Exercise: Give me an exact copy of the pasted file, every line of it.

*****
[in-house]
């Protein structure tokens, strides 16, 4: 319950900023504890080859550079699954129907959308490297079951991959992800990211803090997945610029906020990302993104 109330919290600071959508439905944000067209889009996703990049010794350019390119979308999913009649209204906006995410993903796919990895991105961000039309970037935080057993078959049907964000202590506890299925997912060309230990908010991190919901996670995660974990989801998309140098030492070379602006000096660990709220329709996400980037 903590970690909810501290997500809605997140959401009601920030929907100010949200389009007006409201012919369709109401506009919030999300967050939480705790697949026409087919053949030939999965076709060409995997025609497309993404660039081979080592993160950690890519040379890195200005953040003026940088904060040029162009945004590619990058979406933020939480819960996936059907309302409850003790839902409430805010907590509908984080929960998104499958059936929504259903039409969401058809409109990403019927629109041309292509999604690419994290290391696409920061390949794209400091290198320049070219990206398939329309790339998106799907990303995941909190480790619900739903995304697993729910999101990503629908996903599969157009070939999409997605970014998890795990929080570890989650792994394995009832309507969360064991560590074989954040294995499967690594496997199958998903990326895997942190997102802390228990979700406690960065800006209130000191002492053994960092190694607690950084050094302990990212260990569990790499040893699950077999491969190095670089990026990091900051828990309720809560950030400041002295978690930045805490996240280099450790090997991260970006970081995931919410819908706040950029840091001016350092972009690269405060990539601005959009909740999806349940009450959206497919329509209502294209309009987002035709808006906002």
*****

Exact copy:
[in-house]
């Protein structure tokens, strides 16, 4: 319950900023504890080859550079699954129907959308490297079951991959992800990211803090997945610029906020990302993104 109330919290600071959508439905944000067209889009996703990049010794350019390119979308999913009649209204906006995410993903796919990895991105961000039309970037935080057993078959049907964000202590506890299925997912060309230990908010991190919901996670995660974990989801998309140098030492070379602006000096660990709220329709996400980037 903590970690909810501290997500809605997140959401009601920030929907100010949200389009007006409201012919369709109401506009919030999300967050939480705790697949026409087919053949030939999965076709060409995997025609497309993404660039081979080592993160950690890519040379890195200005953040003026940088904060040029162009945004590619990058979406933020939480819960996936059907309302409850003790839902409430805010907590509908984080929960998104499958059936929504259903039409969401058809409109990403019927629109041309292509999604690419994290290391696409920061390949794209400091290198320049070219990206398939329309790339998106799907990303995941909190480790619900739903995304697993729910999101990503629908996903599969157009070939999409997605970014998890795990929080570890989650792994394995009832309507969360064991560590074989954040294995499967690594496997199958998903990326895997942190997102802390228990979700406690960065800006209130000191002492053994960092190694607690950084050094302990990212260990569990790499040893699950077999491969190095670089990026990091900051828990309720809560950030400041002295978690930045805490996240280099450790090997991260970006970081995931919410819908706040950029840091001016350092972009690269405060990539601005959009909740999806349940009450959206497919329509209502294209309009987002035709808006906002």